You tell yourself that they’re just having a bad day, and they just need some rest or to be understood.

By ignoring the red flags, you’re ignoring the reality that your partner might not be the one for you.

The worst part is that you might not even see it; whenever someone brings it up, you tell them that they’re the ones being crazy.

4. Blaming Others for Their Actions

When you’re working in a group and you make a mistake, you might instinctively place the blame on another person for being “too” anxious or “too” irresponsible.

But the reality is that you acted out of your own insecurity. It was a defense mechanism for you.

By deflecting responsibility, you might have accidentally gaslit others.

While it could be very possible that their actions and behavior influenced yours, their responses might have been completely normal — it was really just you.

5. Saying Something Isn’t a Big Deal

When something catastrophic happens to you or someone you know, such as getting into a car crash, losing a job, going through a divorce, it could very much be a coping mechanism to say such a loss isn’t a big deal.

You’re gaslighting yourself to soften the blow of reality:

That you’re going to have to pay a very real and specific amount of money you may not have to pay for repairs; you need to find another job in a competitive job market; and that you’ve spent years of your life with someone that didn’t feel the same as you.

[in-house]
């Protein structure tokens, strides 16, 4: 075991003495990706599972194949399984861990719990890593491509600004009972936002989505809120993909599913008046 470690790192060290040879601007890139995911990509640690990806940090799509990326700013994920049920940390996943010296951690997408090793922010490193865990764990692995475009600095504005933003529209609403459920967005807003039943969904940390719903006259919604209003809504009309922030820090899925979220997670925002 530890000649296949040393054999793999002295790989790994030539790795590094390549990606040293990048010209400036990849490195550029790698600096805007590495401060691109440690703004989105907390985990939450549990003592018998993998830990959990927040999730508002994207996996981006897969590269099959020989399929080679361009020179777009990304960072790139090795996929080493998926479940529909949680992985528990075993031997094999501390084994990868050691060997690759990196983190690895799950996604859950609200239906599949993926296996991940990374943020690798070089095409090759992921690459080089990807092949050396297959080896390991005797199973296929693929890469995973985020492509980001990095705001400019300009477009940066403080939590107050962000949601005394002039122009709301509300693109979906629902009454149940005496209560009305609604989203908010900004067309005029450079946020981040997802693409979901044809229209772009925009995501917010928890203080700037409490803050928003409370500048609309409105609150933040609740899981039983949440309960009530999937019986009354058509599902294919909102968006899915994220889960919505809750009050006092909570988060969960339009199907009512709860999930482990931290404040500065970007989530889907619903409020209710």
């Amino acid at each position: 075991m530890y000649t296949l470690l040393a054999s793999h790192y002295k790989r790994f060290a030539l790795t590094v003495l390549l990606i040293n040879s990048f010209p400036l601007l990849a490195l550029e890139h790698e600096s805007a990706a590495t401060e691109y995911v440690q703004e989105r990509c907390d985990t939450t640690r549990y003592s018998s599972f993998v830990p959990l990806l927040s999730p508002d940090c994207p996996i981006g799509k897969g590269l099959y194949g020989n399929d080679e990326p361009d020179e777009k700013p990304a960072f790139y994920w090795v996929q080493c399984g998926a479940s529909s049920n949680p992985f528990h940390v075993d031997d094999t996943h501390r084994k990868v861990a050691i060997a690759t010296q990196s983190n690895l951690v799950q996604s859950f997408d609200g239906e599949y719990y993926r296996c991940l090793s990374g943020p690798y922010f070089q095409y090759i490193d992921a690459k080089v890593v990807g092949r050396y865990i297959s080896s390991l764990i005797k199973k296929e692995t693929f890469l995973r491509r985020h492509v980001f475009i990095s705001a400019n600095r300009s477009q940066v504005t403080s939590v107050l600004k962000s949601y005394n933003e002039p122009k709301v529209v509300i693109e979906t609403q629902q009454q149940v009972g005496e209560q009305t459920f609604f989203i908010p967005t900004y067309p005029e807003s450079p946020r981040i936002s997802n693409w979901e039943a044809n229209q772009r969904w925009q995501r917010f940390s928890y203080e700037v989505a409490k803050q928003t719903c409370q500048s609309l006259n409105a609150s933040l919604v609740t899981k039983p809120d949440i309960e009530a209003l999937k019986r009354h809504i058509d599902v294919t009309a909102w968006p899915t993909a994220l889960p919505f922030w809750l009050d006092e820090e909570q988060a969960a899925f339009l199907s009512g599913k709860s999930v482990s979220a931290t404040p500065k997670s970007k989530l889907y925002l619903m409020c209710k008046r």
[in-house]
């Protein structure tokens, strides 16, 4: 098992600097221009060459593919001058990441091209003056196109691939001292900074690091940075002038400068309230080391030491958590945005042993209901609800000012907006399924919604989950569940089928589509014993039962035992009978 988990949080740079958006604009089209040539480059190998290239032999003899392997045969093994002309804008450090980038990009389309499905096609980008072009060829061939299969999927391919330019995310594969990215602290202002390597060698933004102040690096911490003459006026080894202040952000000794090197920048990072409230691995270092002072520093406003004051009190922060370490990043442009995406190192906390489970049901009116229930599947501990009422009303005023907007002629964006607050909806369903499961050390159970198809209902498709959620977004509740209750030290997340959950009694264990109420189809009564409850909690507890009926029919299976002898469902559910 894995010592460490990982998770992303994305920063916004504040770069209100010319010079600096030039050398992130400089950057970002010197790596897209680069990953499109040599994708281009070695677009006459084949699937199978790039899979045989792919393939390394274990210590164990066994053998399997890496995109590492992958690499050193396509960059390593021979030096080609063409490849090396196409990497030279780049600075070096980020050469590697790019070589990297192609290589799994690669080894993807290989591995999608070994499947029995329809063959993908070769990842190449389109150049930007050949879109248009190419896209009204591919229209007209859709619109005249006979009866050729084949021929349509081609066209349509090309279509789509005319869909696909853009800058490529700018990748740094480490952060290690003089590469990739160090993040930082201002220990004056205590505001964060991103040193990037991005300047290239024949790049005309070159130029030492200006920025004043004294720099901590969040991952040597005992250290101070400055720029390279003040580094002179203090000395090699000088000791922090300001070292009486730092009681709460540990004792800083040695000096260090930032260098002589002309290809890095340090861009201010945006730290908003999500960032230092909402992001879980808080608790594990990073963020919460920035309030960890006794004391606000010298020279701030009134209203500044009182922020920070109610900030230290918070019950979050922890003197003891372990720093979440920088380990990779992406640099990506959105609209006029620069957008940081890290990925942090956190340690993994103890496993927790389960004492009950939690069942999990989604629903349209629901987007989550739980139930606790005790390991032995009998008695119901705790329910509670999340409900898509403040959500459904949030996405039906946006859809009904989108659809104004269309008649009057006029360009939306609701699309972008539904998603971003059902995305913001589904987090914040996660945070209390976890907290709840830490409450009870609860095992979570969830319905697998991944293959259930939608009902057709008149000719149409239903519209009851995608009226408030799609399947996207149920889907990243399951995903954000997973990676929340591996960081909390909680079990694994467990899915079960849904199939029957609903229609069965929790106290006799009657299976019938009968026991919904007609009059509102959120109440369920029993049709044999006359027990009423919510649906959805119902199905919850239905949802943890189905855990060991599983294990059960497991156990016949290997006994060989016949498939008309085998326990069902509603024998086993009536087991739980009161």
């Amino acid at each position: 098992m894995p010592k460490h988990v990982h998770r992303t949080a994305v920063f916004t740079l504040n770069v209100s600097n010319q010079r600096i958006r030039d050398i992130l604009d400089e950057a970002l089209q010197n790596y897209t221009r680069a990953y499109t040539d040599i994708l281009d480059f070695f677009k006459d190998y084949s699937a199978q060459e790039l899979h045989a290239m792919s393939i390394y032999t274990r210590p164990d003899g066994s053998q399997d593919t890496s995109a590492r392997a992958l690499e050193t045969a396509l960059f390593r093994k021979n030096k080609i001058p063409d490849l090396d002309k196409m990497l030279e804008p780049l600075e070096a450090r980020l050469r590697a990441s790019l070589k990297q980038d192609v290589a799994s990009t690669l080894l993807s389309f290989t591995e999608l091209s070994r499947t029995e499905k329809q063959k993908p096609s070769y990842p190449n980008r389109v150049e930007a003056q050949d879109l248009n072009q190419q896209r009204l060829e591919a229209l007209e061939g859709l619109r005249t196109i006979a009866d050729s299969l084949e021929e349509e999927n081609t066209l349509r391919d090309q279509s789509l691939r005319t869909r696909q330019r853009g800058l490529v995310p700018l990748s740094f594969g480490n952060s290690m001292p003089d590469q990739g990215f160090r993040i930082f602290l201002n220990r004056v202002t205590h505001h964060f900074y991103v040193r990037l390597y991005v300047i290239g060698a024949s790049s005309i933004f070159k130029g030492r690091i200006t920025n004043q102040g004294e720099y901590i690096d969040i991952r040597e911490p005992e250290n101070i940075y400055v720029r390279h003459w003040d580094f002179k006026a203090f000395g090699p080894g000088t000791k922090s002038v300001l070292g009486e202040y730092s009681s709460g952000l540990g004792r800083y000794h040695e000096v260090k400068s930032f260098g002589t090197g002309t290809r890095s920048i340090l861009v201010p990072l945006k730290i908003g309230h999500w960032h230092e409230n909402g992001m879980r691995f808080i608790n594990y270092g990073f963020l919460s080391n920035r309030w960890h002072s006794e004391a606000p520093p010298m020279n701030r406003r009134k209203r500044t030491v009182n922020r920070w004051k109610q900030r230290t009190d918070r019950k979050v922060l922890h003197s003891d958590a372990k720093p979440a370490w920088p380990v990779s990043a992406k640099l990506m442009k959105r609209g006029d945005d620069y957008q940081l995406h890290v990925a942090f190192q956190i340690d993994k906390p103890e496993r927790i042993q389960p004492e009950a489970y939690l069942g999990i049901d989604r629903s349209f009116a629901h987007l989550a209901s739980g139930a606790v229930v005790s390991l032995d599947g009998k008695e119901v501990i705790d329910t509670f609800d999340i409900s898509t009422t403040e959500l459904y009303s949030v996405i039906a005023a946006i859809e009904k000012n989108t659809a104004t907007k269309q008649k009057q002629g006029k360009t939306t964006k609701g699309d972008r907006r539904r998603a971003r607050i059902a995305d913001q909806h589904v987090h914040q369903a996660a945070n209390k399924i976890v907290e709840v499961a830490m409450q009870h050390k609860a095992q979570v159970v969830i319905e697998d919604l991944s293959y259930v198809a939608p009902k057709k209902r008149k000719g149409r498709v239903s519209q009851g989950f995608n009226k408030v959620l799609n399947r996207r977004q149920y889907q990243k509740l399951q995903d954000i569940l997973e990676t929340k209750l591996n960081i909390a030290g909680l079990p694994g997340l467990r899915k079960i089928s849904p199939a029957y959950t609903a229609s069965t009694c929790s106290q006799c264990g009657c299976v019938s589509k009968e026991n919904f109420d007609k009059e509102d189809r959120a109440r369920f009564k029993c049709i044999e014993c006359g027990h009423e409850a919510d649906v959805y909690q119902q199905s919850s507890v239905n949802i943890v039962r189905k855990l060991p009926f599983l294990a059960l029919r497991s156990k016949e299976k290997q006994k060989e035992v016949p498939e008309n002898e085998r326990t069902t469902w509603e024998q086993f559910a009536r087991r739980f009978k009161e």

While others may look at situations differently, it’s still important to learn how to accept the situation for what it really is.

6. Not Speaking Up

Sometimes gaslighting can happen without even having to say anything.

For instance, you’re hanging out with someone that believes that you’re their best friend.

In reality, you don’t see them that way at all.

You see them more as someone fun to be around, but not someone you’d invite to be your best man or maid of honor.

But they don’t know that, and you haven’t told them.

By not speaking up, you’re letting them believe that you’re more important to their lives than they might think.

You might even be doing it out of kindness; you don’t want to break their heart, so you keep going along.

But know you’re allowing them to continue living a lie.

7. Being Too Quick to Judge Different People

When someone comes to you with an idea that you aren’t used to hearing, you might be quick to dismiss it.